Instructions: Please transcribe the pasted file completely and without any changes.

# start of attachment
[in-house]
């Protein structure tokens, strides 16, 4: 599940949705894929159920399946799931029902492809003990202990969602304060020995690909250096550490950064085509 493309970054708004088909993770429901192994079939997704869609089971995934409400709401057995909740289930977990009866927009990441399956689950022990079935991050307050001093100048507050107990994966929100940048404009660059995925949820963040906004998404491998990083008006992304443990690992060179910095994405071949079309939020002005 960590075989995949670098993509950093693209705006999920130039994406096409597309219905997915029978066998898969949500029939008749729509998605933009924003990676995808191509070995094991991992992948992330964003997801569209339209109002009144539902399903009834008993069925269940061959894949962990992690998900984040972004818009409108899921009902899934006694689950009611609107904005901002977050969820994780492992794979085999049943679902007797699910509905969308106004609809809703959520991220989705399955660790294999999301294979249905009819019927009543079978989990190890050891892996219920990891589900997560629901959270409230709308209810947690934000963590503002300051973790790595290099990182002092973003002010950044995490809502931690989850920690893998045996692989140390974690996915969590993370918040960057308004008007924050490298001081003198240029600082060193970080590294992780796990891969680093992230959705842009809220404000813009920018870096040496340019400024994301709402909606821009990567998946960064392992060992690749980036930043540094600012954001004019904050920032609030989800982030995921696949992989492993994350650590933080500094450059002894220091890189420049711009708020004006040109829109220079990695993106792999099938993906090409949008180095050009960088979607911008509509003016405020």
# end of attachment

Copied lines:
[in-house]
């Protein structure tokens, strides 16, 4: 599940949705894929159920399946799931029902492809003990202990969602304060020995690909250096550490950064085509 493309970054708004088909993770429901192994079939997704869609089971995934409400709401057995909740289930977990009866927009990441399956689950022990079935991050307050001093100048507050107990994966929100940048404009660059995925949820963040906004998404491998990083008006992304443990690992060179910095994405071949079309939020002005 960590075989995949670098993509950093693209705006999920130039994406096409597309219905997915029978066998898969949500029939008749729509998605933009924003990676995808191509070995094991991992992948992330964003997801569209339209109002009144539902399903009834008993069925269940061959894949962990992690998900984040972004818009409108899921009902899934006694689950009611609107904005901002977050969820994780492992794979085999049943679902007797699910509905969308106004609809809703959520991220989705399955660790294999999301294979249905009819019927009543079978989990190890050891892996219920990891589900997560629901959270409230709308209810947690934000963590503002300051973790790595290099990182002092973003002010950044995490809502931690989850920690893998045996692989140390974690996915969590993370918040960057308004008007924050490298001081003198240029600082060193970080590294992780796990891969680093992230959705842009809220404000813009920018870096040496340019400024994301709402909606821009990567998946960064392992060992690749980036930043540094600012954001004019904050920032609030989800982030995921696949992989492993994350650590933080500094450059002894220091890189420049711009708020004006040109829109220079990695993106792999099938993906090409949008180095050009960088979607911008509509003016405020």